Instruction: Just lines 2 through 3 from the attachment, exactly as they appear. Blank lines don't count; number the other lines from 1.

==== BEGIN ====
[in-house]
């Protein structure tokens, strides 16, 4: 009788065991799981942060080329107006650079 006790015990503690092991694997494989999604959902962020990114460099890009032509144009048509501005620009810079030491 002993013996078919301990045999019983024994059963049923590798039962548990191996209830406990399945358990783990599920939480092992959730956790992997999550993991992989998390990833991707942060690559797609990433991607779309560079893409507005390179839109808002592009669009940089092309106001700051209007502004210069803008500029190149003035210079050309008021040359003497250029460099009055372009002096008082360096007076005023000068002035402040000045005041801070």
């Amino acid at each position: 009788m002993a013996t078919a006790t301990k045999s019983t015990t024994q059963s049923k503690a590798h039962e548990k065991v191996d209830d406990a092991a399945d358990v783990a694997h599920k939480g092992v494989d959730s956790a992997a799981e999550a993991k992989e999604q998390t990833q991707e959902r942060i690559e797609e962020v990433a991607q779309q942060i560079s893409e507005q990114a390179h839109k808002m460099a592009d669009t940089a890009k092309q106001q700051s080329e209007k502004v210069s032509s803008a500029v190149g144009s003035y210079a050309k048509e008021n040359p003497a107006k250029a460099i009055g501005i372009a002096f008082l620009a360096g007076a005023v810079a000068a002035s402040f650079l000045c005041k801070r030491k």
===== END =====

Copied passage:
């Protein structure tokens, strides 16, 4: 009788065991799981942060080329107006650079 006790015990503690092991694997494989999604959902962020990114460099890009032509144009048509501005620009810079030491 002993013996078919301990045999019983024994059963049923590798039962548990191996209830406990399945358990783990599920939480092992959730956790992997999550993991992989998390990833991707942060690559797609990433991607779309560079893409507005390179839109808002592009669009940089092309106001700051209007502004210069803008500029190149003035210079050309008021040359003497250029460099009055372009002096008082360096007076005023000068002035402040000045005041801070």
């Amino acid at each position: 009788m002993a013996t078919a006790t301990k045999s019983t015990t024994q059963s049923k503690a590798h039962e548990k065991v191996d209830d406990a092991a399945d358990v783990a694997h599920k939480g092992v494989d959730s956790a992997a799981e999550a993991k992989e999604q998390t990833q991707e959902r942060i690559e797609e962020v990433a991607q779309q942060i560079s893409e507005q990114a390179h839109k808002m460099a592009d669009t940089a890009k092309q106001q700051s080329e209007k502004v210069s032509s803008a500029v190149g144009s003035y210079a050309k048509e008021n040359p003497a107006k250029a460099i009055g501005i372009a002096f008082l620009a360096g007076a005023v810079a000068a002035s402040f650079l000045c005041k801070r030491k």